For decades, cleaners and cosmetics have been made with surfactants, synthetic preservatives, and solvents. Harsh on the body and brutal on the environment, most of these ingredients carry serious potential health hazards; others, such as butoxydiglycol and ethoxylates, are banned in Europe yet remain common here, even in “natural” products.
“Green chemistry” aims to change that. The precepts, developed by Paul Anastas and John Warner of the Warner Babcock Institute for Green Chemistry, range from designing and using safer ingredients to improving energy efficiency during production. Green chemistry especially holds that “[a product] must have an environmental benefit, it must be economical, and it must perform just as well or better than an alternative,” says Amy Cannon, co-founder and executive director of Beyond Benign, an organization dedicated to green chemistry education.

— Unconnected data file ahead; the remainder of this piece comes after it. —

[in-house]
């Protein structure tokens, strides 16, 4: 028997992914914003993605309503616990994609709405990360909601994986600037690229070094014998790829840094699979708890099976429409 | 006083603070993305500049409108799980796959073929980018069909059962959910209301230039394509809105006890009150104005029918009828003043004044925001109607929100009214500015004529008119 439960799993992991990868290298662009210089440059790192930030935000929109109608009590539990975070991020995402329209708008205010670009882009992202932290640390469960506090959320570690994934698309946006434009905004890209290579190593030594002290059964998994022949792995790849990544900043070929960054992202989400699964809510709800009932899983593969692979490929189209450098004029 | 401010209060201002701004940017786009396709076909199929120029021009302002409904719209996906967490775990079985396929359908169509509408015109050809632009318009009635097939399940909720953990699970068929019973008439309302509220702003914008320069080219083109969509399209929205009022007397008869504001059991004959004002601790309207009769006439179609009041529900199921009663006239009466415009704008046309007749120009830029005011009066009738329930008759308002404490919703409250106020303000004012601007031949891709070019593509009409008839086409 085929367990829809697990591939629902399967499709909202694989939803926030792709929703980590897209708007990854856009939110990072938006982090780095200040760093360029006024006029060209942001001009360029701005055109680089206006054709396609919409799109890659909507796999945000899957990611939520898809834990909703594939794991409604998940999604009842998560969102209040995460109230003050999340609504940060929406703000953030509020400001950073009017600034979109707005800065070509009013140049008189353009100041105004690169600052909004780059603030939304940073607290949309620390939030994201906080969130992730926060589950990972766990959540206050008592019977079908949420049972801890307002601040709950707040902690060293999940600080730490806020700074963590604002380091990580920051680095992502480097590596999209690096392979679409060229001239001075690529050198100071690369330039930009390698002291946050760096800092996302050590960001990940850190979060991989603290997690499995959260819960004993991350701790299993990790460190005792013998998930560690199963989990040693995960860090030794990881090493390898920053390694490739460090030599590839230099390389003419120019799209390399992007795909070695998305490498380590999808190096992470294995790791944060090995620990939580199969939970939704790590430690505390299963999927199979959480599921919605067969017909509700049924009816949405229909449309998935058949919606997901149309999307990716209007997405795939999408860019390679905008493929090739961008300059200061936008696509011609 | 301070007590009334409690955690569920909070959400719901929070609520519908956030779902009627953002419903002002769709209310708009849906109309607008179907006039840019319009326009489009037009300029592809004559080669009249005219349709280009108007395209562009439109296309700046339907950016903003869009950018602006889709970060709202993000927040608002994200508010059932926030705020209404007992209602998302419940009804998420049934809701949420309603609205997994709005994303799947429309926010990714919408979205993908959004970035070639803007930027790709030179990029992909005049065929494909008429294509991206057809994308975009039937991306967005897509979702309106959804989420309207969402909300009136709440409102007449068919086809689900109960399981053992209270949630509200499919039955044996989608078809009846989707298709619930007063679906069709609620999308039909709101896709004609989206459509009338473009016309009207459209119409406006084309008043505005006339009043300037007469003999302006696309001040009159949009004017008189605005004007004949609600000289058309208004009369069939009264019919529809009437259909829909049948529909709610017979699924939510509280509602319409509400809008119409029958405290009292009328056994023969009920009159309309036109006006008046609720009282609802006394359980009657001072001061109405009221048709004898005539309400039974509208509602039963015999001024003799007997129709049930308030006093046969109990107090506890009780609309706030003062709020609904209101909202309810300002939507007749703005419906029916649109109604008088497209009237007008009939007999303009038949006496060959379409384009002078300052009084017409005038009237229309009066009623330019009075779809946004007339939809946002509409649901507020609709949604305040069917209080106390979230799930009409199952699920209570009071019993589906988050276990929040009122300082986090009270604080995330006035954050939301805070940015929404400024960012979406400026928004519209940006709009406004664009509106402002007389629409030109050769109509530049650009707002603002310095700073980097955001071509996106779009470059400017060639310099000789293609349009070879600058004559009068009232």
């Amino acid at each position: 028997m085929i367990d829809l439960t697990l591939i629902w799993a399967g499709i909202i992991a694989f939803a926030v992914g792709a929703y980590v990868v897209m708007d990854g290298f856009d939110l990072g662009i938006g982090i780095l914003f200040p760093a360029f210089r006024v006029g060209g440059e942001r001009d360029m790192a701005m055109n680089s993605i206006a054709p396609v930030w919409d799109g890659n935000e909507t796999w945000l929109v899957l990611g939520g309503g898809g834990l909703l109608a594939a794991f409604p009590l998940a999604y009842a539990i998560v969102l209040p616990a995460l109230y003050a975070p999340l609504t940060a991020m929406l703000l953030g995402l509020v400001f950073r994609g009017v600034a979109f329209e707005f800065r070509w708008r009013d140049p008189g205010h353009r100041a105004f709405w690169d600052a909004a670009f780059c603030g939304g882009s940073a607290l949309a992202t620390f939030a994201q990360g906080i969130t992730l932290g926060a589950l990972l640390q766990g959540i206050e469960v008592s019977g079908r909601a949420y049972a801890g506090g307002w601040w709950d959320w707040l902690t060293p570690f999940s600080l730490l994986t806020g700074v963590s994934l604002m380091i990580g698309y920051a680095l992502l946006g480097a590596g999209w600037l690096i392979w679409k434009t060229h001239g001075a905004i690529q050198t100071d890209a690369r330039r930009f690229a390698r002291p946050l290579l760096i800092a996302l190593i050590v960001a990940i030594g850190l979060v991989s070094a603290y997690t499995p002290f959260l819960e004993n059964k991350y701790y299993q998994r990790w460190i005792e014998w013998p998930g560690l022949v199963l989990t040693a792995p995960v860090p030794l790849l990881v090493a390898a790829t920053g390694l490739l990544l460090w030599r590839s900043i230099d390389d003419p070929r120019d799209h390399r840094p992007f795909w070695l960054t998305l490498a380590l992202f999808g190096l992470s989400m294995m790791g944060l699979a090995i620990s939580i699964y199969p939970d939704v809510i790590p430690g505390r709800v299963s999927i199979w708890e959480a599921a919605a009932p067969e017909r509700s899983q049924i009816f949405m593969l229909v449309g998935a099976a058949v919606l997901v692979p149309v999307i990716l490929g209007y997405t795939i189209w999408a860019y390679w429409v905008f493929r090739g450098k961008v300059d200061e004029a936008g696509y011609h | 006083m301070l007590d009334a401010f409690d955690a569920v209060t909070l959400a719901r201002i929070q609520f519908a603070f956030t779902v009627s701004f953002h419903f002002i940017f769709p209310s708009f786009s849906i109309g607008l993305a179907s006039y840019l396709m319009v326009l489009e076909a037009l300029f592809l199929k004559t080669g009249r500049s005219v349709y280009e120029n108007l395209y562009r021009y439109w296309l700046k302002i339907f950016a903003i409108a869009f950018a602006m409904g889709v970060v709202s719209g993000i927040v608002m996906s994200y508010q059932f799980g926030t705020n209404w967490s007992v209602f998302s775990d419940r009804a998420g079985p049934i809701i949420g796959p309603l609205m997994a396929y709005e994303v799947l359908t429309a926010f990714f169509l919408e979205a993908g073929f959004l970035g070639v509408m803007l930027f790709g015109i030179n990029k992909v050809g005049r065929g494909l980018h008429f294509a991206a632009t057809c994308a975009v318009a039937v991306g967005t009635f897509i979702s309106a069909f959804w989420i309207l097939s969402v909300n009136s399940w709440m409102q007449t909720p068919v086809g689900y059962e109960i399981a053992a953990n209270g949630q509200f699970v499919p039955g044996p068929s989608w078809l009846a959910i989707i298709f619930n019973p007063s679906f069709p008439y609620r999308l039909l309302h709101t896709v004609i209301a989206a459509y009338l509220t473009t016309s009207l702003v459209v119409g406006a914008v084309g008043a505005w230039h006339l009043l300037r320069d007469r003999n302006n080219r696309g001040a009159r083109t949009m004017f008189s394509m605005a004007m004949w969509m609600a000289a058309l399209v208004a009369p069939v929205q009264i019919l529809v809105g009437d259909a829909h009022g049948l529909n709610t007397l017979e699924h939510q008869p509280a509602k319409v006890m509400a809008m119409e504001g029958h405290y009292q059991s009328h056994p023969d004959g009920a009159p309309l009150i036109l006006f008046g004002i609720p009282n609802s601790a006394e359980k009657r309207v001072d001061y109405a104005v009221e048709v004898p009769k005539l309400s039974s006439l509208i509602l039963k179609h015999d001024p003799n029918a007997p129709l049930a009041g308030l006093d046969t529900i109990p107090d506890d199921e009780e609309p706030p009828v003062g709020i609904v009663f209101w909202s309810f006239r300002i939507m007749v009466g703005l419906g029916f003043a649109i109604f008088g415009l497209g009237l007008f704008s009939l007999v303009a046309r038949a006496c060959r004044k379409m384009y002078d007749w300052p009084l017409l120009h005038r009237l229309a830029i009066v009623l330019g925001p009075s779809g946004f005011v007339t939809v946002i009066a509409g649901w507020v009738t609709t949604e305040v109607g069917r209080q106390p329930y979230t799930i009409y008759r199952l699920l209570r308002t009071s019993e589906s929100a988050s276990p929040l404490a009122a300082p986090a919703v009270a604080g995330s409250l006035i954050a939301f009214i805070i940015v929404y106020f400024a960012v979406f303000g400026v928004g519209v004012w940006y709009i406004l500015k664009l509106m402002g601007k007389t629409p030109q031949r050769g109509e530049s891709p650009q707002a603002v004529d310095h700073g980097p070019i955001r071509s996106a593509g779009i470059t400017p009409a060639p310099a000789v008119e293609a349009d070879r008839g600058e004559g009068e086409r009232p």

Green chemistry’s main boon is that it helps replace petroleum-derived and other caustic ingredients with plant-based alternatives and renewable materials. Furthermore, green chemistry education teaches people to think beyond “natural” and “organic” as equivalent to “safe”—in other words, to understand that chemicals actually can provide solutions. “As chemists, we know that just because something is organic or natural, that doesn’t necessarily mean it’s better than something synthetic,” Cannon explains. “We can make an ingredient in the lab using quite benign processes.”
In your store … soon?
To help shift the market, ask your retailer about its product standards and the ingredients used in its own brands. Online resources and emerging technologies can help you (and your retailer) screen for potentially harmful ingredients.
And remember: A green product may not work exactly as you think it “should,” but that doesn’t mean it’s not working! “It’s like relearning how to wash your hands with soap and water rather than using hand sanitizer with triclosan,” says Joel Tickner, program director for the department of community health and sustainability at the University of Massachusetts. “The feel and look of conventional products are often social constructs that were created 30 or 40 years ago. We have to reeducate people about what [clean] means.”